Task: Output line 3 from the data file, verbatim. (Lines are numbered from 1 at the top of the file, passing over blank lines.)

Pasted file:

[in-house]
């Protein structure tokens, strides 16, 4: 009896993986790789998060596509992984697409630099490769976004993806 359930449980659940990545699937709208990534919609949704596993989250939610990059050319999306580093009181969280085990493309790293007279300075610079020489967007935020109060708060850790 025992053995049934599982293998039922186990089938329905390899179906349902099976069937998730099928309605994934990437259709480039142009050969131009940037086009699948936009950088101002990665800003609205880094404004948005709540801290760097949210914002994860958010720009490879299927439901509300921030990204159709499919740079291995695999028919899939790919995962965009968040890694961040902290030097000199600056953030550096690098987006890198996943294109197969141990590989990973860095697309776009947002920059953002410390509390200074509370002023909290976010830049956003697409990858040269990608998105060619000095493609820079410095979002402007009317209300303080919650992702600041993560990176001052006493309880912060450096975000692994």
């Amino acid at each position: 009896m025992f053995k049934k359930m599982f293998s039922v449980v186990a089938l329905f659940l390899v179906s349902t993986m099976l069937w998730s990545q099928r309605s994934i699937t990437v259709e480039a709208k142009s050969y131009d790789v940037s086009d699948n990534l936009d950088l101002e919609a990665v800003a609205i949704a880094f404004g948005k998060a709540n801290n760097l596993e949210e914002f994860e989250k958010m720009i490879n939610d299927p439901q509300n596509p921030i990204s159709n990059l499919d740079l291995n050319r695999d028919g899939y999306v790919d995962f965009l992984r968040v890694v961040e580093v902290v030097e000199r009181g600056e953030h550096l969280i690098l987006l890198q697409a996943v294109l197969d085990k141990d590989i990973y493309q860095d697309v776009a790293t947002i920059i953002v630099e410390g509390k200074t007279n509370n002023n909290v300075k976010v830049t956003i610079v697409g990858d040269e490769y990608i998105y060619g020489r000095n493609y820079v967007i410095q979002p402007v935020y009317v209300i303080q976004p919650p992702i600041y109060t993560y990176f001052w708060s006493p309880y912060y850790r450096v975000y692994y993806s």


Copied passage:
């Amino acid at each position: 009896m025992f053995k049934k359930m599982f293998s039922v449980v186990a089938l329905f659940l390899v179906s349902t993986m099976l069937w998730s990545q099928r309605s994934i699937t990437v259709e480039a709208k142009s050969y131009d790789v940037s086009d699948n990534l936009d950088l101002e919609a990665v800003a609205i949704a880094f404004g948005k998060a709540n801290n760097l596993e949210e914002f994860e989250k958010m720009i490879n939610d299927p439901q509300n596509p921030i990204s159709n990059l499919d740079l291995n050319r695999d028919g899939y999306v790919d995962f965009l992984r968040v890694v961040e580093v902290v030097e000199r009181g600056e953030h550096l969280i690098l987006l890198q697409a996943v294109l197969d085990k141990d590989i990973y493309q860095d697309v776009a790293t947002i920059i953002v630099e410390g509390k200074t007279n509370n002023n909290v300075k976010v830049t956003i610079v697409g990858d040269e490769y990608i998105y060619g020489r000095n493609y820079v967007i410095q979002p402007v935020y009317v209300i303080q976004p919650p992702i600041y109060t993560y990176f001052w708060s006493p309880y912060y850790r450096v975000y692994y993806s």